Saddling a Horse for the First Time: Horse Training Series #11

Saddling a young horse requires special attention

By Kelly Murphy-Alley
Let's go through saddling your colt for the first time. The main thing is to make sure it's a positive experience. It's a lot of pressure on a young horse.
Your job is to:
1. Stay Calm
2. Keep Them Safe
3. Keep it Positive

You can't control the horse. It might buck. It might rare. Every horse is different.
I recommend working in a round pen to keep them as safe as you can. Be sure to watch where your tools are, where you are and where your horse is to make sure nobody gets hung up.

Introducing the pad

Don't just throw it on their back. It will scare them.
Introduce it slowly. Let them smell it. Let them see it. Start by putting it on their neck. Move it to their back. Flop it around, back to their butt to make sure they know it's not going to hurt them. Then put it in position.
Once the horse is comfortable, move on to the next step.

Introducing the saddle

Moving slowly, let the horse see and smell the saddle and make sure they are paying attention. Your outside stirrup should be on the saddle horn.
Holding the lead rope in your left hand and the saddle in your right step up and put the saddle on the horse. Make sure you can let go of the lead rope at any time without getting tangled in it.
Prepare for the worst and expect the best. They won't stand perfectly still right away, but that's okay to address later.
Adjust the saddle to wear you need it, then step around to the opposite side of the horse and lower the stirrup off of the horn. Don't let anything bang against the horse's side until you've got everything tightened properly.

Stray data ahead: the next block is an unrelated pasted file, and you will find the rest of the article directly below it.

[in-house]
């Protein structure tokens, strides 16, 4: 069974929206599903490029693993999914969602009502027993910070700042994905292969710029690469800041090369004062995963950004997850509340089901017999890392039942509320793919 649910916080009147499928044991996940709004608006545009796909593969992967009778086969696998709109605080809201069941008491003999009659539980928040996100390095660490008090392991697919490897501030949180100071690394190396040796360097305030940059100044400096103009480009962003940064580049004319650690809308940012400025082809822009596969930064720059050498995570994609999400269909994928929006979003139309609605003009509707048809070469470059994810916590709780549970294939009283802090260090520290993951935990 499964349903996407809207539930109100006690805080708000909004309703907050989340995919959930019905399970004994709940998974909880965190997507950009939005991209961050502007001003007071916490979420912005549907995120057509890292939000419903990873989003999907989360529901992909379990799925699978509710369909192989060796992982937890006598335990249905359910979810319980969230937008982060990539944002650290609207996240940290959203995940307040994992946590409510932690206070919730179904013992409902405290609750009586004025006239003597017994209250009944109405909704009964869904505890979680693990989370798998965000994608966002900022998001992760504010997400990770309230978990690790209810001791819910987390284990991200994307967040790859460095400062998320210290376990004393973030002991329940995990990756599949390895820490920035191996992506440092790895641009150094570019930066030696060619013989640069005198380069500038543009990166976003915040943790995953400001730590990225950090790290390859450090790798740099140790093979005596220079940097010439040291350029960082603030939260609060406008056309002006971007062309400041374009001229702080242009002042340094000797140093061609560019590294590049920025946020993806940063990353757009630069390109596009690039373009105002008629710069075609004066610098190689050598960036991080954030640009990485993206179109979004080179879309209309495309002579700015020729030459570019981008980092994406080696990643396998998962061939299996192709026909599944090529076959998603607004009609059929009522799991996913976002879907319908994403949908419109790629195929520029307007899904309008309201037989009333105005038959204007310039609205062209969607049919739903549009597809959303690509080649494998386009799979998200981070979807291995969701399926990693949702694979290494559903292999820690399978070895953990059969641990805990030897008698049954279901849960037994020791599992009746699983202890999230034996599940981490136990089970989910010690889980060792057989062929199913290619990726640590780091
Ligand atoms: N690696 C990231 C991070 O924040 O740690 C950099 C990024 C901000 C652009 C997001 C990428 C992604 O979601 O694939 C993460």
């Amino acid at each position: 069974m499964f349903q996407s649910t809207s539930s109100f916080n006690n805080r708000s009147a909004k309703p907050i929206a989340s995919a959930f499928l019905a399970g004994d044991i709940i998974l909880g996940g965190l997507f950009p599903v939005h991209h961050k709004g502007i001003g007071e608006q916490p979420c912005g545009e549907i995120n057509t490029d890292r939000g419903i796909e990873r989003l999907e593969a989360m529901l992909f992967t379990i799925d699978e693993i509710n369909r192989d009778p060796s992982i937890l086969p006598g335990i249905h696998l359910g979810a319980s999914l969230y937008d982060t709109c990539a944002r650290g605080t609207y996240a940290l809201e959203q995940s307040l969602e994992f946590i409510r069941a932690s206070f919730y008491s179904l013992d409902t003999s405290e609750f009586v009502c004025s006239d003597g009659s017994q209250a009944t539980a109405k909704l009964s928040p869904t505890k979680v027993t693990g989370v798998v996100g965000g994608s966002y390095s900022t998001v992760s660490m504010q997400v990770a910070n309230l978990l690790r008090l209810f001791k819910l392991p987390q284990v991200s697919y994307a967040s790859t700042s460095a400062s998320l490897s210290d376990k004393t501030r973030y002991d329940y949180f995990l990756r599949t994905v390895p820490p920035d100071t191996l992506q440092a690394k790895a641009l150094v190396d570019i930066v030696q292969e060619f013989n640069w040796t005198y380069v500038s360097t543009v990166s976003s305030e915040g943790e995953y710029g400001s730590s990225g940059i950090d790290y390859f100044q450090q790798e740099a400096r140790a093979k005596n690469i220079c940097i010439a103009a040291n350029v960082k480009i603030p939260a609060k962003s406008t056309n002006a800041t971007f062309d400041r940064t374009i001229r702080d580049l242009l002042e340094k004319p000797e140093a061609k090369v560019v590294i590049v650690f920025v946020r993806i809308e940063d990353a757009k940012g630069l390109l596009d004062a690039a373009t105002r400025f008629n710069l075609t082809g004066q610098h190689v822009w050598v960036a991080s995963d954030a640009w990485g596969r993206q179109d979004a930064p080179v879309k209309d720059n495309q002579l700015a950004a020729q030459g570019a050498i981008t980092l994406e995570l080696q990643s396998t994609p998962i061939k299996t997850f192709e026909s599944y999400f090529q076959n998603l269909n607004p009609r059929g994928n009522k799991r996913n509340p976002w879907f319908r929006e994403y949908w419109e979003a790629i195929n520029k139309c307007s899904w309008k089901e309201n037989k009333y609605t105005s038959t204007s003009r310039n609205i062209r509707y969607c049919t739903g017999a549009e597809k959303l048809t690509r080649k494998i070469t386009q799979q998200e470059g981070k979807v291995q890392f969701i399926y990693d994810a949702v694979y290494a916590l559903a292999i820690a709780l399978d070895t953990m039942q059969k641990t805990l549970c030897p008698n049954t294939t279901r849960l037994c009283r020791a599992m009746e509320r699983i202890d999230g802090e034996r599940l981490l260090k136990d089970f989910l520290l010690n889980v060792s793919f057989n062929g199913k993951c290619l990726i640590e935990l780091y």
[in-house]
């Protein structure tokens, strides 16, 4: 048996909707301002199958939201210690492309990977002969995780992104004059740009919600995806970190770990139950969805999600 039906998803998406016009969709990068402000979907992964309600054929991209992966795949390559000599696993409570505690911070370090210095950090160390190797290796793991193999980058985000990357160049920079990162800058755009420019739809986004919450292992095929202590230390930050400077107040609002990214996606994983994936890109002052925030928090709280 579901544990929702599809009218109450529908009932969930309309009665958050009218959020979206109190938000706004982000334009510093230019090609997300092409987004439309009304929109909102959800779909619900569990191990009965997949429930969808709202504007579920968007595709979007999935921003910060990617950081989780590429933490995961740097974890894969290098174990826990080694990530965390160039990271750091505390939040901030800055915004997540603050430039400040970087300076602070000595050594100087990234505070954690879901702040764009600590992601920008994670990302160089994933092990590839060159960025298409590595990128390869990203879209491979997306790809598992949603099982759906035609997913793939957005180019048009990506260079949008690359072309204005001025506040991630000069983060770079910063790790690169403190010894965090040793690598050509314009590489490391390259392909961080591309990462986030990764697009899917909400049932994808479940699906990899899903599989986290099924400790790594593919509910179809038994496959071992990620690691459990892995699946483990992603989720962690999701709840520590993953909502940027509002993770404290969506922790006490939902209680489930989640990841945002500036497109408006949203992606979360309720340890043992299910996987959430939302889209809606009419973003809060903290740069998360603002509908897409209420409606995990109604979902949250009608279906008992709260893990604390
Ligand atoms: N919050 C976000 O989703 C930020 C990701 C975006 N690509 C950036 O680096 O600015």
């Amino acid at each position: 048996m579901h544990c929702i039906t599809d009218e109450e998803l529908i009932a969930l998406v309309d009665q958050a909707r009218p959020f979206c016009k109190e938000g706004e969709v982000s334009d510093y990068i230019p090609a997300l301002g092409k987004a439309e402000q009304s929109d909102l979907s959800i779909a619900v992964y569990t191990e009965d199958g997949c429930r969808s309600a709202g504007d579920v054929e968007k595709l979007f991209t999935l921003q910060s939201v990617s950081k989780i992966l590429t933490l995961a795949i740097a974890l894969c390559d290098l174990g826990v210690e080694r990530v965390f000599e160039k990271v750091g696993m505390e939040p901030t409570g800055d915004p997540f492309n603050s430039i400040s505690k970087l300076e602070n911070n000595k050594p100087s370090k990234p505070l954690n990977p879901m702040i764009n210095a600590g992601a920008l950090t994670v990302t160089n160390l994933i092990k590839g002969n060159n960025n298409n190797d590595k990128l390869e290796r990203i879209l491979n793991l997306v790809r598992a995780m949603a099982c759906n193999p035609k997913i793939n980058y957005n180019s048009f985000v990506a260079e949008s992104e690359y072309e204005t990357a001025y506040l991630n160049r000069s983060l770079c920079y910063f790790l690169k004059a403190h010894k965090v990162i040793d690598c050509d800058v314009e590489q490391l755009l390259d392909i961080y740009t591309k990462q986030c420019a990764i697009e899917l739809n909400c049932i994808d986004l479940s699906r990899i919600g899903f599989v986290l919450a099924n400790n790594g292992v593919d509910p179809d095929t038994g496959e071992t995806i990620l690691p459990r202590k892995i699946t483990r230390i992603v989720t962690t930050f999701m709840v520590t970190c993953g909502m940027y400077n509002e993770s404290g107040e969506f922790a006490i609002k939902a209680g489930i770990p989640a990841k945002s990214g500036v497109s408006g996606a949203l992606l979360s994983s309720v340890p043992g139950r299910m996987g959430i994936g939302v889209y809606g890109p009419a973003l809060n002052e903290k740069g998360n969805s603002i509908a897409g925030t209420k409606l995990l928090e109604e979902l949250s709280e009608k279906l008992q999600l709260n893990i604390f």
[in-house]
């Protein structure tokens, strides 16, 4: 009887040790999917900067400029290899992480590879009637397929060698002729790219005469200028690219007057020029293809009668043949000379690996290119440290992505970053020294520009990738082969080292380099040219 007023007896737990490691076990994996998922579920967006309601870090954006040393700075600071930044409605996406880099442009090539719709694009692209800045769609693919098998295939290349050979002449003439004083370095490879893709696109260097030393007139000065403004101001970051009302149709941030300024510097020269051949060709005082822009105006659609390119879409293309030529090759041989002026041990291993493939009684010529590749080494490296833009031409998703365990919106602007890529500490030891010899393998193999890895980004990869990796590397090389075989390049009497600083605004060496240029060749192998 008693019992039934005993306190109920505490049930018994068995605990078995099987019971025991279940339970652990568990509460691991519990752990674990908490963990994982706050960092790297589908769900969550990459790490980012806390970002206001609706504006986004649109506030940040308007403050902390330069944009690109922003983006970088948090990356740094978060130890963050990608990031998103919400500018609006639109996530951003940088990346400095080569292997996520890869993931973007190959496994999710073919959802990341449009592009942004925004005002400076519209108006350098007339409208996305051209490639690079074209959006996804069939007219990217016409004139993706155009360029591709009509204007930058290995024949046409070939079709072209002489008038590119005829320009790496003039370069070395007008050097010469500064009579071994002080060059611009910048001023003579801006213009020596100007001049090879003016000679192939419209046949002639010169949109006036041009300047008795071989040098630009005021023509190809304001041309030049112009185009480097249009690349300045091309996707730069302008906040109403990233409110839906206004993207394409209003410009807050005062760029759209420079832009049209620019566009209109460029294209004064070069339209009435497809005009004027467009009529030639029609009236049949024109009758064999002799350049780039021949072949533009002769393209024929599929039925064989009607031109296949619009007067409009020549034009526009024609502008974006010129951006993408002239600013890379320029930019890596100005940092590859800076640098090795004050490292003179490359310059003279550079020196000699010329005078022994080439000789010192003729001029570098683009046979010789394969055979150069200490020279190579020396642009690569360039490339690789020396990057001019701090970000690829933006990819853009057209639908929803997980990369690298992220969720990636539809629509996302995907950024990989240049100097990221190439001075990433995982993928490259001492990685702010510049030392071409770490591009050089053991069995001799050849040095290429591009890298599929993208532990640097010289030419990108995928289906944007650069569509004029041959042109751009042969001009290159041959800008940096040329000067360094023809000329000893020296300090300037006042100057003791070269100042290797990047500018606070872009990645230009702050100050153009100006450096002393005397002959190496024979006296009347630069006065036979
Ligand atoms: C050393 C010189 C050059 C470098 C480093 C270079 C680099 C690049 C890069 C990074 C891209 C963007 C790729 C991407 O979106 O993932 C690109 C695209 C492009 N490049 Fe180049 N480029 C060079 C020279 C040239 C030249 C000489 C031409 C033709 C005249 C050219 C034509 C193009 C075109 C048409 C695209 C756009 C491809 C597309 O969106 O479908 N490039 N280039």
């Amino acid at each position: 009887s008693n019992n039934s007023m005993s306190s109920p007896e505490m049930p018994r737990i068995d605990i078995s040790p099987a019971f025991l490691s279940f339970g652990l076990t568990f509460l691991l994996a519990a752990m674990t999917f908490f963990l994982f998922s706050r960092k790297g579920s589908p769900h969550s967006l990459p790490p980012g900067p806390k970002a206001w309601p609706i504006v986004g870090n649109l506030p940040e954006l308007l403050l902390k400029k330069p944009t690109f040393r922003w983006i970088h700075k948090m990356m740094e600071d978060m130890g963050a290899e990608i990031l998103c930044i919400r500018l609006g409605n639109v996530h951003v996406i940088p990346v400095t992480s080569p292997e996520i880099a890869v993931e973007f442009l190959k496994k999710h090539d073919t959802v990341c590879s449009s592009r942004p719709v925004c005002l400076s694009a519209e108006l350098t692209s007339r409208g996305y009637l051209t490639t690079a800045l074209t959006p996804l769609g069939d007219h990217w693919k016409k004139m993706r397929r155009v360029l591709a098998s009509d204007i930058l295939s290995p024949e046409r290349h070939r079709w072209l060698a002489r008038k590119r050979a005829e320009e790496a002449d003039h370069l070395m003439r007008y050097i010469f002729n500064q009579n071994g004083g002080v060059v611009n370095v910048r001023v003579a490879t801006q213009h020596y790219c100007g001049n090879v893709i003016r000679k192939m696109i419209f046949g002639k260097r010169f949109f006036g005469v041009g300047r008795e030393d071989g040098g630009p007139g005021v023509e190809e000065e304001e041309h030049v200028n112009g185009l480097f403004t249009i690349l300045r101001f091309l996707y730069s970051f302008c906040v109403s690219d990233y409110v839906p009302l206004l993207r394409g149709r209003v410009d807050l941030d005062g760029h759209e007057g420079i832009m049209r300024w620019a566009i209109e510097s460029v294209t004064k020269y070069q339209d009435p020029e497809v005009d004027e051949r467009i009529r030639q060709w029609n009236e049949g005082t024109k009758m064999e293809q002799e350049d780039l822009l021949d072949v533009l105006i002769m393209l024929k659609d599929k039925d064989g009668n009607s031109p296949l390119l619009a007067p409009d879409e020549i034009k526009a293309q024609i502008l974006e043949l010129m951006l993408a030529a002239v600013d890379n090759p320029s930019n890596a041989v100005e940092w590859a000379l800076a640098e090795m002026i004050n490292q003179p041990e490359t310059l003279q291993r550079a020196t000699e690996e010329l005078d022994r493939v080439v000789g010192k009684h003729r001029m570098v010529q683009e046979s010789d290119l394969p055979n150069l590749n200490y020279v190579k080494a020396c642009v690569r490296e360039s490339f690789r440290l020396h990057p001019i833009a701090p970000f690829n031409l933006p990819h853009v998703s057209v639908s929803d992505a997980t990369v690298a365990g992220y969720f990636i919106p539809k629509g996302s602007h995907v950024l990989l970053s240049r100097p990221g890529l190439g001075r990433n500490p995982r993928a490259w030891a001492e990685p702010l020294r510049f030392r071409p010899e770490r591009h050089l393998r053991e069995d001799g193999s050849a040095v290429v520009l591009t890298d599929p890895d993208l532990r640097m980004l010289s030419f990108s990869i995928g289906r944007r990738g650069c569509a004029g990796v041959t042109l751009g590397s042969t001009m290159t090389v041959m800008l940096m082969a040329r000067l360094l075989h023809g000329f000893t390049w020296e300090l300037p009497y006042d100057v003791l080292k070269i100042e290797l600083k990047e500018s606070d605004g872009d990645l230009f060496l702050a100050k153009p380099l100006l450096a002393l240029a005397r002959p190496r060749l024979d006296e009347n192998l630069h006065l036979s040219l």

Pull down the girth and the back cinch.
Make sure the horse always knows where you are. Move slowly, but don't sneak around.
If you choose to use a breast collar, don't ever hook your breast collar first. There is a specific order.
1. Girth
2. Back Cinch
3. Breast Collar

When you start tightening the saddle, the horse will feel the pressure and you need to be extra reassuring. Be ready for everything.

Securing the Girth

Slide you hand down her leg and over to where the girth goes, so she knows that you're there. Reach under and grab the girth. As you're snugging the girth, you'll most likely have to move with the horse as it will want to move around. You won't be tightening the girth all of the way right away, so don't turn the horse loose yet.
Where you're riding colts, you'll want a fleece on the girth to prevent girth rub. Wash your fleece after every ride.

Securing the Back Cinch

The back cinch will apply more pressure in a different area, so it can make the horses uncomfortable at first. Apply the back cinch carefully and slowly. The back cinch is there to keep your saddle from flopping around. You don't want it super tight, but also not loose enough to get a foot hung in it.

Securing the Breast Collar

Take your time and keep the horse calm while still holding the lead rope safely. Once you've got the breast collar secure, then you can walk the horse back to the center of the round pen. Just be prepared as they may be surprised by how the saddle feels when they move. Turn to face and watch your horse as you walk it forward
Kelly Murphy-Alley
Striking KMA Performance Horses
Wilmore KY
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